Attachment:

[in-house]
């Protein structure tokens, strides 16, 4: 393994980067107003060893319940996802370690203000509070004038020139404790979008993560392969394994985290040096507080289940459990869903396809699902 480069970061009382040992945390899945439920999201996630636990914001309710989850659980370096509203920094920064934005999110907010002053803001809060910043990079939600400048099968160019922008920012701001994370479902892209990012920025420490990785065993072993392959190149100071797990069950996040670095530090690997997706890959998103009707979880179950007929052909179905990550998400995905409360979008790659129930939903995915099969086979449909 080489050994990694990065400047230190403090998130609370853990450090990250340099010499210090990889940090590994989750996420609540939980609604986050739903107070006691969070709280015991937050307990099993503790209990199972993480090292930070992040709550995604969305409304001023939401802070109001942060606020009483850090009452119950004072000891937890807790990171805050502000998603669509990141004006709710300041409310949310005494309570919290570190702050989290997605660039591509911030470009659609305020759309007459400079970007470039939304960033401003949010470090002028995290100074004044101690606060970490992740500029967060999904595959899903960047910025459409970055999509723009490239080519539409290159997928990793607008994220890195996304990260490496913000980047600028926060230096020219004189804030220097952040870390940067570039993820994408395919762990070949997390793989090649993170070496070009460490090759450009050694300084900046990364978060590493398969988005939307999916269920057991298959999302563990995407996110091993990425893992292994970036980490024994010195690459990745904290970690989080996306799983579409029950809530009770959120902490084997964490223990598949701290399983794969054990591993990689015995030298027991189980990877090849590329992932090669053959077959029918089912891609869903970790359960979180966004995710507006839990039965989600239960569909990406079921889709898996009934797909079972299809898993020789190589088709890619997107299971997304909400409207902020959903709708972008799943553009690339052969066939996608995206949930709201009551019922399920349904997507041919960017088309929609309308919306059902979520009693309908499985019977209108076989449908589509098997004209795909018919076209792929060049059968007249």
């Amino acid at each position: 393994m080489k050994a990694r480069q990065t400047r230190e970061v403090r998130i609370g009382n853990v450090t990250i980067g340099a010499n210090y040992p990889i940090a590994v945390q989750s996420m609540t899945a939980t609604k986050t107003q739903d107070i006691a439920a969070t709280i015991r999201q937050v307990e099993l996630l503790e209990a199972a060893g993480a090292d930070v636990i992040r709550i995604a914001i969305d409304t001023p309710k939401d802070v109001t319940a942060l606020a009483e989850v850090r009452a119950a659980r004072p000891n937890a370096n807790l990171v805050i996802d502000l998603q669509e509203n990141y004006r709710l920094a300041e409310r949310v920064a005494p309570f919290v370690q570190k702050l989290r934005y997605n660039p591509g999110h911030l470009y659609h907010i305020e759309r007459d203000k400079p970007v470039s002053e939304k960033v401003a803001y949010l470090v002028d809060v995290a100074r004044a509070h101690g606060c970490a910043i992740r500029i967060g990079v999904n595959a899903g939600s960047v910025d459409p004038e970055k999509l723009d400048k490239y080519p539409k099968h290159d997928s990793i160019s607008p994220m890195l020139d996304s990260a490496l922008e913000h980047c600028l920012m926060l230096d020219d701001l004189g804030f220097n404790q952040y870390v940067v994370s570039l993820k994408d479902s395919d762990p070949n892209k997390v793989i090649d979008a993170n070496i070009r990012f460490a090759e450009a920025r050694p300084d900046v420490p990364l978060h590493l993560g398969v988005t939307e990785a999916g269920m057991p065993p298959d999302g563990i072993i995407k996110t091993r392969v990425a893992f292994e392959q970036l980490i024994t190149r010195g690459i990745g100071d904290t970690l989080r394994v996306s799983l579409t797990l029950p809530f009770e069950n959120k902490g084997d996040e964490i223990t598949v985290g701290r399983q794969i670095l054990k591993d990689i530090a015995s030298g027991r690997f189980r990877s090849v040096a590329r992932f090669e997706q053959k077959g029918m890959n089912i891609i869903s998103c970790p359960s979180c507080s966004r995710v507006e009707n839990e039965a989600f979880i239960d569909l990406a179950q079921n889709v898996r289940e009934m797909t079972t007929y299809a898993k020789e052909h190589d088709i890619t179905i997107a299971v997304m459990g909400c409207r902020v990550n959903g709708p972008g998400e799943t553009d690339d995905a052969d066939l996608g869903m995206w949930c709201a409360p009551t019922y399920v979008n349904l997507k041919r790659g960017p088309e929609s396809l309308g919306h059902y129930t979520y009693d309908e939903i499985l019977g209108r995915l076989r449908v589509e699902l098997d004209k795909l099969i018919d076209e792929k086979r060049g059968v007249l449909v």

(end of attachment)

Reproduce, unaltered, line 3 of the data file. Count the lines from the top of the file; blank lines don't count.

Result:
């Amino acid at each position: 393994m080489k050994a990694r480069q990065t400047r230190e970061v403090r998130i609370g009382n853990v450090t990250i980067g340099a010499n210090y040992p990889i940090a590994v945390q989750s996420m609540t899945a939980t609604k986050t107003q739903d107070i006691a439920a969070t709280i015991r999201q937050v307990e099993l996630l503790e209990a199972a060893g993480a090292d930070v636990i992040r709550i995604a914001i969305d409304t001023p309710k939401d802070v109001t319940a942060l606020a009483e989850v850090r009452a119950a659980r004072p000891n937890a370096n807790l990171v805050i996802d502000l998603q669509e509203n990141y004006r709710l920094a300041e409310r949310v920064a005494p309570f919290v370690q570190k702050l989290r934005y997605n660039p591509g999110h911030l470009y659609h907010i305020e759309r007459d203000k400079p970007v470039s002053e939304k960033v401003a803001y949010l470090v002028d809060v995290a100074r004044a509070h101690g606060c970490a910043i992740r500029i967060g990079v999904n595959a899903g939600s960047v910025d459409p004038e970055k999509l723009d400048k490239y080519p539409k099968h290159d997928s990793i160019s607008p994220m890195l020139d996304s990260a490496l922008e913000h980047c600028l920012m926060l230096d020219d701001l004189g804030f220097n404790q952040y870390v940067v994370s570039l993820k994408d479902s395919d762990p070949n892209k997390v793989i090649d979008a993170n070496i070009r990012f460490a090759e450009a920025r050694p300084d900046v420490p990364l978060h590493l993560g398969v988005t939307e990785a999916g269920m057991p065993p298959d999302g563990i072993i995407k996110t091993r392969v990425a893992f292994e392959q970036l980490i024994t190149r010195g690459i990745g100071d904290t970690l989080r394994v996306s799983l579409t797990l029950p809530f009770e069950n959120k902490g084997d996040e964490i223990t598949v985290g701290r399983q794969i670095l054990k591993d990689i530090a015995s030298g027991r690997f189980r990877s090849v040096a590329r992932f090669e997706q053959k077959g029918m890959n089912i891609i869903s998103c970790p359960s979180c507080s966004r995710v507006e009707n839990e039965a989600f979880i239960d569909l990406a179950q079921n889709v898996r289940e009934m797909t079972t007929y299809a898993k020789e052909h190589d088709i890619t179905i997107a299971v997304m459990g909400c409207r902020v990550n959903g709708p972008g998400e799943t553009d690339d995905a052969d066939l996608g869903m995206w949930c709201a409360p009551t019922y399920v979008n349904l997507k041919r790659g960017p088309e929609s396809l309308g919306h059902y129930t979520y009693d309908e939903i499985l019977g209108r995915l076989r449908v589509e699902l098997d004209k795909l099969i018919d076209e792929k086979r060049g059968v007249l449909v």